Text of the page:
2022-05-31Zeitschriftenartikel DOI: 10.3390/agronomy12061341
A Case Study in Desertified Area: Soybean Growth Responses to Soil Structure and Biochar Addition Integrating Ridge Regression Models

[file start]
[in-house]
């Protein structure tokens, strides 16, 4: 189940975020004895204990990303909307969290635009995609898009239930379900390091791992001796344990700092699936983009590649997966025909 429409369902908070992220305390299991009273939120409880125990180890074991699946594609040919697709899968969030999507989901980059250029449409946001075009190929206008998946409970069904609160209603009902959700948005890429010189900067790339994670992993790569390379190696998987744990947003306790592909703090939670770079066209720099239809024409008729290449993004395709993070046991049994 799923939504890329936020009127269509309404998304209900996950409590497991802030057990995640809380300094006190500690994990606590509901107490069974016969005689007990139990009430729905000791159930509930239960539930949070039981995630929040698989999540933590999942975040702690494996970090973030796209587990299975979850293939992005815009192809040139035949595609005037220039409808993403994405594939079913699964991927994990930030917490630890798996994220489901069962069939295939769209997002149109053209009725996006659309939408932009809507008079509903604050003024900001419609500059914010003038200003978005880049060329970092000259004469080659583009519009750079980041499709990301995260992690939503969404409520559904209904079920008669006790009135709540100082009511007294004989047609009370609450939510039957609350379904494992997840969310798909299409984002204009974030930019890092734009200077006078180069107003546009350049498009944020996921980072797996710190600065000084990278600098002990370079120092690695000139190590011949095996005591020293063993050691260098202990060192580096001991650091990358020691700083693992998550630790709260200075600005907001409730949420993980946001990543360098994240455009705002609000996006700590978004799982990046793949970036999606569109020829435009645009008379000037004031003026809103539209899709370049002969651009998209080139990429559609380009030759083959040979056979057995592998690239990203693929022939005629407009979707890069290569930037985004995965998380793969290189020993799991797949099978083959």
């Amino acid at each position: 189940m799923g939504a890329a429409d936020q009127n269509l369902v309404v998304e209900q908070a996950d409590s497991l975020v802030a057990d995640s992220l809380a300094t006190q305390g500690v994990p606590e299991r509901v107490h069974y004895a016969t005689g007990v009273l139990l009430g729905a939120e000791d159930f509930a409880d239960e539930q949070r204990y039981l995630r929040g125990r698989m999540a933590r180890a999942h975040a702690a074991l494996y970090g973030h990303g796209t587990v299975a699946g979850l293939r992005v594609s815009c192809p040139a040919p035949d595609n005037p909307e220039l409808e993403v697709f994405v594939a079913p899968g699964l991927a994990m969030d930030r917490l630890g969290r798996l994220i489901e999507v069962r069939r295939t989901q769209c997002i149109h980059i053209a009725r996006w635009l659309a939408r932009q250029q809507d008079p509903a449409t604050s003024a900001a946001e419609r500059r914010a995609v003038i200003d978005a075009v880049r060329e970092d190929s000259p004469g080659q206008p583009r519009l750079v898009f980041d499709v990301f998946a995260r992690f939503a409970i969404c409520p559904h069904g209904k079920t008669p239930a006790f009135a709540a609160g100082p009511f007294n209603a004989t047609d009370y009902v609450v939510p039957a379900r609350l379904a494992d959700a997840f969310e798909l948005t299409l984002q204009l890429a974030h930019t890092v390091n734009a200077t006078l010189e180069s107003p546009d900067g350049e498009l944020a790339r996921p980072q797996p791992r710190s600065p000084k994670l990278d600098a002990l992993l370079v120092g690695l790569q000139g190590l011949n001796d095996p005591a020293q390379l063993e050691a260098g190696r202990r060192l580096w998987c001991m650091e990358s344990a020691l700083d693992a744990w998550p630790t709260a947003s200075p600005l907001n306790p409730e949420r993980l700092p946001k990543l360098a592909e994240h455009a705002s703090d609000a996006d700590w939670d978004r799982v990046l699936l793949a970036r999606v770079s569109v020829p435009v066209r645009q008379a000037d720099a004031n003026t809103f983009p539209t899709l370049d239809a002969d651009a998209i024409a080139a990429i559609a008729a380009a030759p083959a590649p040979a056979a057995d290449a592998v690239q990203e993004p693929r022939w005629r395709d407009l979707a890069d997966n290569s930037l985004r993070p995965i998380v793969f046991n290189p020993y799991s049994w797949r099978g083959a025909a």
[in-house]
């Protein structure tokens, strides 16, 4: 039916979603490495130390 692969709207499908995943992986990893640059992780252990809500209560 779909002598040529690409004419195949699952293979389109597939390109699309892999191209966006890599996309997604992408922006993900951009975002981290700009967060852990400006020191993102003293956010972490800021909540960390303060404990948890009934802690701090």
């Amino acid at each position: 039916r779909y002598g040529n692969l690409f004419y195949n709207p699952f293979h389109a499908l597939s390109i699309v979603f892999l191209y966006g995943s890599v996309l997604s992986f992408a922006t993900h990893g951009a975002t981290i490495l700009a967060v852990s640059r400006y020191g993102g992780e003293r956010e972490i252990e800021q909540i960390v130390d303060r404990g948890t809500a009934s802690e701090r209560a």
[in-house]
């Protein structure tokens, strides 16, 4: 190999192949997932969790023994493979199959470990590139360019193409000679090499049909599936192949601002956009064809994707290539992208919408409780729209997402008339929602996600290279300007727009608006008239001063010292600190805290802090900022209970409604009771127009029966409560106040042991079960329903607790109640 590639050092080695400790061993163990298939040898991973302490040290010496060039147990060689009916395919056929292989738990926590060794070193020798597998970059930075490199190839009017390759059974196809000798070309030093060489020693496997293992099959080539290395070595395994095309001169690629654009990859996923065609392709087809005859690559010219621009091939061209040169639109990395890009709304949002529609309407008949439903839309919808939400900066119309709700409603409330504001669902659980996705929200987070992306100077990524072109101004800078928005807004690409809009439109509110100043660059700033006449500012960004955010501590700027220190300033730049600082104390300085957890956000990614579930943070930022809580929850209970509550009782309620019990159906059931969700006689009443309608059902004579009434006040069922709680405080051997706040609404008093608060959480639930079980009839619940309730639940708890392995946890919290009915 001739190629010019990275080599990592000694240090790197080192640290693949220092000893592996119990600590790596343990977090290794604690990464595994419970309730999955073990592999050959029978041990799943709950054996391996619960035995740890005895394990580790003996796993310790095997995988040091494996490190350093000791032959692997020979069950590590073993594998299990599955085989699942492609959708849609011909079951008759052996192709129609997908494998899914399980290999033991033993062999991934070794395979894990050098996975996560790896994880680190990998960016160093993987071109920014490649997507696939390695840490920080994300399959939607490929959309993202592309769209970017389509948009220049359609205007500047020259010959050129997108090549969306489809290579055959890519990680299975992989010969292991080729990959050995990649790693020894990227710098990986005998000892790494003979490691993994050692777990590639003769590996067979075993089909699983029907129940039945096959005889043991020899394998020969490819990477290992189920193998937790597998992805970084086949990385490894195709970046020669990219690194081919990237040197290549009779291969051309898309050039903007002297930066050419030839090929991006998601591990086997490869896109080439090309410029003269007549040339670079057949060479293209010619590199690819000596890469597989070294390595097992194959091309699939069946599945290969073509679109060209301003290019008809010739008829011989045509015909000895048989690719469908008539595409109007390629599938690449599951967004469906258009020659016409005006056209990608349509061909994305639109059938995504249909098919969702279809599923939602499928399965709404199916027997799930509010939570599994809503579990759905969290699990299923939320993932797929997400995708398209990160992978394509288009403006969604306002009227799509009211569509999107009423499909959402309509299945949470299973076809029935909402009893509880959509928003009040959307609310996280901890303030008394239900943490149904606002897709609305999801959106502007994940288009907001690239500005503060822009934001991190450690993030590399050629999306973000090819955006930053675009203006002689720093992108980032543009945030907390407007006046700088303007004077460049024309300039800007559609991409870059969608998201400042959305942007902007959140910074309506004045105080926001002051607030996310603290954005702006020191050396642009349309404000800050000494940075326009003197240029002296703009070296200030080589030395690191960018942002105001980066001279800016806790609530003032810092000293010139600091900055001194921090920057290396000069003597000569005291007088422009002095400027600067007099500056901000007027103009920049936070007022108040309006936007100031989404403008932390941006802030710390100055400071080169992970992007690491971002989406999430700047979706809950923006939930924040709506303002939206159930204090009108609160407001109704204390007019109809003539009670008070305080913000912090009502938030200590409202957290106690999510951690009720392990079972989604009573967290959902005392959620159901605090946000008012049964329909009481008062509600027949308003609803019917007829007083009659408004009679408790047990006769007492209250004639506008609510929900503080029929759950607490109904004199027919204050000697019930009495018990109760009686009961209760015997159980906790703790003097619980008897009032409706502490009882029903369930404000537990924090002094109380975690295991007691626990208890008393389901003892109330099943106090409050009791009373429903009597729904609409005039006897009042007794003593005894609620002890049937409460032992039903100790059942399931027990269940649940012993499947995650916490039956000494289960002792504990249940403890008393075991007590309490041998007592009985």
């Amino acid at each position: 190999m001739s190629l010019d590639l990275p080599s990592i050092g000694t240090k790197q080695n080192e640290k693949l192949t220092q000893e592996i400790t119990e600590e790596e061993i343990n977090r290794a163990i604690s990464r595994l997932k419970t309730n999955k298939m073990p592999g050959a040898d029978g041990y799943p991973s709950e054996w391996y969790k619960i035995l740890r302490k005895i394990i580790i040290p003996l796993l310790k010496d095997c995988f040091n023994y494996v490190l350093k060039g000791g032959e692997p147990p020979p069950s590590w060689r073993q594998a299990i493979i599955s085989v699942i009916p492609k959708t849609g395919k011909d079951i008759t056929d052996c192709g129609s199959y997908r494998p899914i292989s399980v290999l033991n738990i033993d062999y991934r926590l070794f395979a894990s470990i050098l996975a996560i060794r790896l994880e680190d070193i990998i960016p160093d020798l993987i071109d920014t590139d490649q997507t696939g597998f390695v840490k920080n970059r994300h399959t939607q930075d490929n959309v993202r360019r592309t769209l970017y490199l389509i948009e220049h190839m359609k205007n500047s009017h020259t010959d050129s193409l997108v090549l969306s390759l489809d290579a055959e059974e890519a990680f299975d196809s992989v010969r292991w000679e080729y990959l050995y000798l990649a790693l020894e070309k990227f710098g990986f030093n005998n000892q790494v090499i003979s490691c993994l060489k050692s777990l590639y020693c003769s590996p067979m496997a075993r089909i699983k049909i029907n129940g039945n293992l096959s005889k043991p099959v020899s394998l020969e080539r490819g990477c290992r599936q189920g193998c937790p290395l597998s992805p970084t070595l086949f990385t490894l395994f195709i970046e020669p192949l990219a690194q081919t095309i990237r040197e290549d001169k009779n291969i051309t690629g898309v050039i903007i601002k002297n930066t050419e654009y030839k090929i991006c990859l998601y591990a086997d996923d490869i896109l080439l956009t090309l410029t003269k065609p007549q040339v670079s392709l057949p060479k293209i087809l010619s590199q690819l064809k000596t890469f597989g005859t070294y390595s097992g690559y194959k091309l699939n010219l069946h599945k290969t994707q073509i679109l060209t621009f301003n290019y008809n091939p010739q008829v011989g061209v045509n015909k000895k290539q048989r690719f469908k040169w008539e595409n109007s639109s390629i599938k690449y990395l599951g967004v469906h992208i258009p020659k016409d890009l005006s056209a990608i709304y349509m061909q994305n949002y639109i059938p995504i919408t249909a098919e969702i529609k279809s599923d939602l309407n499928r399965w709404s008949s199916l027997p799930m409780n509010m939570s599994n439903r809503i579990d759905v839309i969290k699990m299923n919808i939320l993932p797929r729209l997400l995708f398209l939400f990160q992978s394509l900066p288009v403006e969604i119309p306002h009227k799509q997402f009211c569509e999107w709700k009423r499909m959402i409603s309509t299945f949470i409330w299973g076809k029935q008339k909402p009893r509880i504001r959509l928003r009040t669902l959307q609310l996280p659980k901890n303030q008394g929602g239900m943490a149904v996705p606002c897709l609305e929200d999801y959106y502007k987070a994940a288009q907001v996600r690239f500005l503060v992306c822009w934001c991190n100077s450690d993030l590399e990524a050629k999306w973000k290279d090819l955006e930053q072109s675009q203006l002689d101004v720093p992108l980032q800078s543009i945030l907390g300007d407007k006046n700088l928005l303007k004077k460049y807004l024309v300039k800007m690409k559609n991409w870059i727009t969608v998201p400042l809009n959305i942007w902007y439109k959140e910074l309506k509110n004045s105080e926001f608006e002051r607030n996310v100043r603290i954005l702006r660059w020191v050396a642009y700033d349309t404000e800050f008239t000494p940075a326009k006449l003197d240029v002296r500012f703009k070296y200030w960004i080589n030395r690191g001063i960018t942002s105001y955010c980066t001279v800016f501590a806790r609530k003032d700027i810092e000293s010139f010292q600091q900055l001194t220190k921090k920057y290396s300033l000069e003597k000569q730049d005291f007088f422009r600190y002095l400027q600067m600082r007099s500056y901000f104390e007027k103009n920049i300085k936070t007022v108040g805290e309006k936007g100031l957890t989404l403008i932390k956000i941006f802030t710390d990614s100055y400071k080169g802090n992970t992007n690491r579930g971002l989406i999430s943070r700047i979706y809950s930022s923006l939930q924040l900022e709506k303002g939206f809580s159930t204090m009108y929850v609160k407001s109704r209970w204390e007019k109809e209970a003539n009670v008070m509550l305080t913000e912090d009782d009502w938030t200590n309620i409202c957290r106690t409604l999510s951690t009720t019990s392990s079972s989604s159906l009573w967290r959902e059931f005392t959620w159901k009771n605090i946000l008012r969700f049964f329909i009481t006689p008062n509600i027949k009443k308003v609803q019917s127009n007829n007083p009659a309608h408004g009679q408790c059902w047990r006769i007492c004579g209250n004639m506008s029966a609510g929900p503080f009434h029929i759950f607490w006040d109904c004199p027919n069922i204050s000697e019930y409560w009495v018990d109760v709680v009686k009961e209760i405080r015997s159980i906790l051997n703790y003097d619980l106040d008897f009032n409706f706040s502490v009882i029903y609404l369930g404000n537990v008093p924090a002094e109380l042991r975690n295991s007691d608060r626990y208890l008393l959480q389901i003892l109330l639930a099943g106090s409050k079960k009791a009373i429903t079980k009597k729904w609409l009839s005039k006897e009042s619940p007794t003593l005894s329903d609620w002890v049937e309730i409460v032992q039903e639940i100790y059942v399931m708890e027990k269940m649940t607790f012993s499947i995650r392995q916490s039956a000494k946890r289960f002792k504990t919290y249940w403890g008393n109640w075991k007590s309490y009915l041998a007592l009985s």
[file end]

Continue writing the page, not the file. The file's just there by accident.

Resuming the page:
Desertified land covers one-fourth of the world’s total land area. Meeting the high food demands in areas affected by desertification is a major problem. This case study provided fundamental information to demonstrate the potential for utilizing the desertified land. The soybean trial was established in two sandy clay loam soils (desertified land) and one silty clay loam soil. Two types of biochar were applied as treatments. We aimed to investigate the response of soybean plants to soil structure, soil nutrient condition, and biochar amendment in the two types of soil. In addition, ridge regression was employed to model the plant growth indicators by soil structure, soil nutrients condition, soil water content, and biochar amendment. We conclude that (1) overall soil productivity in sandy clay loam soil is lower than in silty clay loam soil. The sandy clay loam soil may have high efficacy for crop production due to its higher harvest index. (2) Aggregate size 0.5–1 mm, 1–2 mm, and 2–3 mm indicated more important in plant biomass formation in silty clay loam soil. The low aggregate stability of sandy clay loam soil made the field more vulnerable to wind erosion in the semi-arid monsoon climate. (3) Cob biochar and wood biochar increased soybean shoot biomass by 48.7% and 45.0% in silty clay loam soil. (4) The higher N-fixing ability of nodules in sandy clay loam soil indicates an advantage to reduce the use of N-fertilizers in desertified areas. (5) Exponential polynomial regression ameliorated the accuracy of prediction of plant growth indicators in comparison to linear regression.
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